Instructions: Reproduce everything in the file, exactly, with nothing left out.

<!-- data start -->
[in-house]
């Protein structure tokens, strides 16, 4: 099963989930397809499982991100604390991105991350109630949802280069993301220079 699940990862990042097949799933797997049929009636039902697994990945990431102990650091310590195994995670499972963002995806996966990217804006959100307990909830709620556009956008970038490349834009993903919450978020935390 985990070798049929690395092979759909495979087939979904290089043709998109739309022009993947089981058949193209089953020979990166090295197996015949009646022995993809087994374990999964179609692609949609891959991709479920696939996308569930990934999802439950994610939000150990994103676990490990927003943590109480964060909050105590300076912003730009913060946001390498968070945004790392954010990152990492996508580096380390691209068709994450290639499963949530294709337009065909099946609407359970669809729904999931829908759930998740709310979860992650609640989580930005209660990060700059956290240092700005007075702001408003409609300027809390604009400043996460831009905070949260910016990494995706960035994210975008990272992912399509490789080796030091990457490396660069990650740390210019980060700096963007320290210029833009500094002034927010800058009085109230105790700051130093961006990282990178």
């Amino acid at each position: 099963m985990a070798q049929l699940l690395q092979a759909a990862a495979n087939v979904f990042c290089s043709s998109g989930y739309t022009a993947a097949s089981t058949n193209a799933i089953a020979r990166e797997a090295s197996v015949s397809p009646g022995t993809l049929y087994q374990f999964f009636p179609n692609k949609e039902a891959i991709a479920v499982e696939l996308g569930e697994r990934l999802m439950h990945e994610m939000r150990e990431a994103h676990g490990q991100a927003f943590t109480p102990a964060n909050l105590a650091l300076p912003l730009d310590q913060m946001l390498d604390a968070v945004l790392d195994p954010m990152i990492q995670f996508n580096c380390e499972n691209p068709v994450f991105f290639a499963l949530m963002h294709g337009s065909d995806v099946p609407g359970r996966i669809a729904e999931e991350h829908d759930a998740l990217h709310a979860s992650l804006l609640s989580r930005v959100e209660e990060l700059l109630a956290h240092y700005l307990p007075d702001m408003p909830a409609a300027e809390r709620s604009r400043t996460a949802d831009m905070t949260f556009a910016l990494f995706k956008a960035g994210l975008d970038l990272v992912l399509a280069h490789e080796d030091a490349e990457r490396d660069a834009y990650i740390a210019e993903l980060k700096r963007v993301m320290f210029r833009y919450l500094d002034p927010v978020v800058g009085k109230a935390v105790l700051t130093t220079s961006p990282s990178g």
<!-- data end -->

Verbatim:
[in-house]
């Protein structure tokens, strides 16, 4: 099963989930397809499982991100604390991105991350109630949802280069993301220079 699940990862990042097949799933797997049929009636039902697994990945990431102990650091310590195994995670499972963002995806996966990217804006959100307990909830709620556009956008970038490349834009993903919450978020935390 985990070798049929690395092979759909495979087939979904290089043709998109739309022009993947089981058949193209089953020979990166090295197996015949009646022995993809087994374990999964179609692609949609891959991709479920696939996308569930990934999802439950994610939000150990994103676990490990927003943590109480964060909050105590300076912003730009913060946001390498968070945004790392954010990152990492996508580096380390691209068709994450290639499963949530294709337009065909099946609407359970669809729904999931829908759930998740709310979860992650609640989580930005209660990060700059956290240092700005007075702001408003409609300027809390604009400043996460831009905070949260910016990494995706960035994210975008990272992912399509490789080796030091990457490396660069990650740390210019980060700096963007320290210029833009500094002034927010800058009085109230105790700051130093961006990282990178």
């Amino acid at each position: 099963m985990a070798q049929l699940l690395q092979a759909a990862a495979n087939v979904f990042c290089s043709s998109g989930y739309t022009a993947a097949s089981t058949n193209a799933i089953a020979r990166e797997a090295s197996v015949s397809p009646g022995t993809l049929y087994q374990f999964f009636p179609n692609k949609e039902a891959i991709a479920v499982e696939l996308g569930e697994r990934l999802m439950h990945e994610m939000r150990e990431a994103h676990g490990q991100a927003f943590t109480p102990a964060n909050l105590a650091l300076p912003l730009d310590q913060m946001l390498d604390a968070v945004l790392d195994p954010m990152i990492q995670f996508n580096c380390e499972n691209p068709v994450f991105f290639a499963l949530m963002h294709g337009s065909d995806v099946p609407g359970r996966i669809a729904e999931e991350h829908d759930a998740l990217h709310a979860s992650l804006l609640s989580r930005v959100e209660e990060l700059l109630a956290h240092y700005l307990p007075d702001m408003p909830a409609a300027e809390r709620s604009r400043t996460a949802d831009m905070t949260f556009a910016l990494f995706k956008a960035g994210l975008d970038l990272v992912l399509a280069h490789e080796d030091a490349e990457r490396d660069a834009y990650i740390a210019e993903l980060k700096r963007v993301m320290f210029r833009y919450l500094d002034p927010v978020v800058g009085k109230a935390v105790l700051t130093t220079s961006p990282s990178g």